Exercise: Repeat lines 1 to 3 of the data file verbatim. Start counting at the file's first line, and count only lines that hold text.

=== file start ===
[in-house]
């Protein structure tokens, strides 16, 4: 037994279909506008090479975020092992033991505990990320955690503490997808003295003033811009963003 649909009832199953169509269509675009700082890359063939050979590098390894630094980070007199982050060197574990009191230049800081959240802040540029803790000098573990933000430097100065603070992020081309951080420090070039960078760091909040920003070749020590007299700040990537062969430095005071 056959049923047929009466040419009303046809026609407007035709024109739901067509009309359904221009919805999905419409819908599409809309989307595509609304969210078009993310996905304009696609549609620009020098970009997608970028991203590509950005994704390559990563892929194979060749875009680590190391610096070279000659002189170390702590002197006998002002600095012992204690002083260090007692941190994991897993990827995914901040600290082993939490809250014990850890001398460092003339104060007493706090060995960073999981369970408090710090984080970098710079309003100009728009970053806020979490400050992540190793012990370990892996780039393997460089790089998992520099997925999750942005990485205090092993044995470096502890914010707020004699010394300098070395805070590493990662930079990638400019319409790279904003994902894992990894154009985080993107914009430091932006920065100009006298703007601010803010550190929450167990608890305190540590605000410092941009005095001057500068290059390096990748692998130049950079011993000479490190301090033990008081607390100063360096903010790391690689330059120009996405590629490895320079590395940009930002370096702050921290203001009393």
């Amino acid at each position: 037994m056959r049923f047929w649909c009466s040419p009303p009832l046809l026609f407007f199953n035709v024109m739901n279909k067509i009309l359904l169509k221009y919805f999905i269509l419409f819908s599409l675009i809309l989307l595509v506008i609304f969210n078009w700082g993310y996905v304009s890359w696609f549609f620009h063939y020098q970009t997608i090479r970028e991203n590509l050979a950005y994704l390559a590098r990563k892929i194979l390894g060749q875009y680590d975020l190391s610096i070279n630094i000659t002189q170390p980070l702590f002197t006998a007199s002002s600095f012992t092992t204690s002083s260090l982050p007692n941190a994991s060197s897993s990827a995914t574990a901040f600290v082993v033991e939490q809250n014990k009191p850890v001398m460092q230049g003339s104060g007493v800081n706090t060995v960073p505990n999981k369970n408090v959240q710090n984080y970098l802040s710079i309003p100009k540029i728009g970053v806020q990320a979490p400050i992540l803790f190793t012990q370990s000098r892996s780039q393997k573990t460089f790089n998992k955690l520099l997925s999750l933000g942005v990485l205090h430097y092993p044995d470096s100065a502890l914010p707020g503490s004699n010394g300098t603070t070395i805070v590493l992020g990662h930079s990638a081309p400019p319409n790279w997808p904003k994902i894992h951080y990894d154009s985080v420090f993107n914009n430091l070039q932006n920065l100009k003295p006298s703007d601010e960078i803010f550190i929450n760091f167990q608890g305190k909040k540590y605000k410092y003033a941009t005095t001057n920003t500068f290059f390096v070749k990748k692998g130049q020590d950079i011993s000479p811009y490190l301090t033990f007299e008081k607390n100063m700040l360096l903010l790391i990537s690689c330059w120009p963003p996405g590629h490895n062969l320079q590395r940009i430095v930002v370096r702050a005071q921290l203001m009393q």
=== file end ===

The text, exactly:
[in-house]
């Protein structure tokens, strides 16, 4: 037994279909506008090479975020092992033991505990990320955690503490997808003295003033811009963003 649909009832199953169509269509675009700082890359063939050979590098390894630094980070007199982050060197574990009191230049800081959240802040540029803790000098573990933000430097100065603070992020081309951080420090070039960078760091909040920003070749020590007299700040990537062969430095005071 056959049923047929009466040419009303046809026609407007035709024109739901067509009309359904221009919805999905419409819908599409809309989307595509609304969210078009993310996905304009696609549609620009020098970009997608970028991203590509950005994704390559990563892929194979060749875009680590190391610096070279000659002189170390702590002197006998002002600095012992204690002083260090007692941190994991897993990827995914901040600290082993939490809250014990850890001398460092003339104060007493706090060995960073999981369970408090710090984080970098710079309003100009728009970053806020979490400050992540190793012990370990892996780039393997460089790089998992520099997925999750942005990485205090092993044995470096502890914010707020004699010394300098070395805070590493990662930079990638400019319409790279904003994902894992990894154009985080993107914009430091932006920065100009006298703007601010803010550190929450167990608890305190540590605000410092941009005095001057500068290059390096990748692998130049950079011993000479490190301090033990008081607390100063360096903010790391690689330059120009996405590629490895320079590395940009930002370096702050921290203001009393």
């Amino acid at each position: 037994m056959r049923f047929w649909c009466s040419p009303p009832l046809l026609f407007f199953n035709v024109m739901n279909k067509i009309l359904l169509k221009y919805f999905i269509l419409f819908s599409l675009i809309l989307l595509v506008i609304f969210n078009w700082g993310y996905v304009s890359w696609f549609f620009h063939y020098q970009t997608i090479r970028e991203n590509l050979a950005y994704l390559a590098r990563k892929i194979l390894g060749q875009y680590d975020l190391s610096i070279n630094i000659t002189q170390p980070l702590f002197t006998a007199s002002s600095f012992t092992t204690s002083s260090l982050p007692n941190a994991s060197s897993s990827a995914t574990a901040f600290v082993v033991e939490q809250n014990k009191p850890v001398m460092q230049g003339s104060g007493v800081n706090t060995v960073p505990n999981k369970n408090v959240q710090n984080y970098l802040s710079i309003p100009k540029i728009g970053v806020q990320a979490p400050i992540l803790f190793t012990q370990s000098r892996s780039q393997k573990t460089f790089n998992k955690l520099l997925s999750l933000g942005v990485l205090h430097y092993p044995d470096s100065a502890l914010p707020g503490s004699n010394g300098t603070t070395i805070v590493l992020g990662h930079s990638a081309p400019p319409n790279w997808p904003k994902i894992h951080y990894d154009s985080v420090f993107n914009n430091l070039q932006n920065l100009k003295p006298s703007d601010e960078i803010f550190i929450n760091f167990q608890g305190k909040k540590y605000k410092y003033a941009t005095t001057n920003t500068f290059f390096v070749k990748k692998g130049q020590d950079i011993s000479p811009y490190l301090t033990f007299e008081k607390n100063m700040l360096l903010l790391i990537s690689c330059w120009p963003p996405g590629h490895n062969l320079q590395r940009i430095v930002v370096r702050a005071q921290l203001m009393q």